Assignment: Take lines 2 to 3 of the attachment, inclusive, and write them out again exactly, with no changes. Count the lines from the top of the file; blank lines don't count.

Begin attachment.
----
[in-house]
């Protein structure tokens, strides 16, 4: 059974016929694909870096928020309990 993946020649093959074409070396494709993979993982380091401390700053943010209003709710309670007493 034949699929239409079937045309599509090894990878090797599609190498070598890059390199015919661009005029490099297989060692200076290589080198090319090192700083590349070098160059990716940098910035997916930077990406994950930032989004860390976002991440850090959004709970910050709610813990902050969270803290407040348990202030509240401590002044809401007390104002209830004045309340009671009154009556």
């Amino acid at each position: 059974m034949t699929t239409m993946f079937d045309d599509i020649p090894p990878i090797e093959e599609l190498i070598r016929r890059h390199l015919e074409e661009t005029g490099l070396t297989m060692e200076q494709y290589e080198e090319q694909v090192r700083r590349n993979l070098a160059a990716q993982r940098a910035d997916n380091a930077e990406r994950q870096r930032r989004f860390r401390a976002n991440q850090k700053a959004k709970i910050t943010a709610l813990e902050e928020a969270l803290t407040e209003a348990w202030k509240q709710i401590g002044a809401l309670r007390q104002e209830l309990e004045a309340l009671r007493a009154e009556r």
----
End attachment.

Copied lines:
């Protein structure tokens, strides 16, 4: 059974016929694909870096928020309990 993946020649093959074409070396494709993979993982380091401390700053943010209003709710309670007493 034949699929239409079937045309599509090894990878090797599609190498070598890059390199015919661009005029490099297989060692200076290589080198090319090192700083590349070098160059990716940098910035997916930077990406994950930032989004860390976002991440850090959004709970910050709610813990902050969270803290407040348990202030509240401590002044809401007390104002209830004045309340009671009154009556």
């Amino acid at each position: 059974m034949t699929t239409m993946f079937d045309d599509i020649p090894p990878i090797e093959e599609l190498i070598r016929r890059h390199l015919e074409e661009t005029g490099l070396t297989m060692e200076q494709y290589e080198e090319q694909v090192r700083r590349n993979l070098a160059a990716q993982r940098a910035d997916n380091a930077e990406r994950q870096r930032r989004f860390r401390a976002n991440q850090k700053a959004k709970i910050t943010a709610l813990e902050e928020a969270l803290t407040e209003a348990w202030k509240q709710i401590g002044a809401l309670r007390q104002e209830l309990e004045a309340l009671r007493a009154e009556r």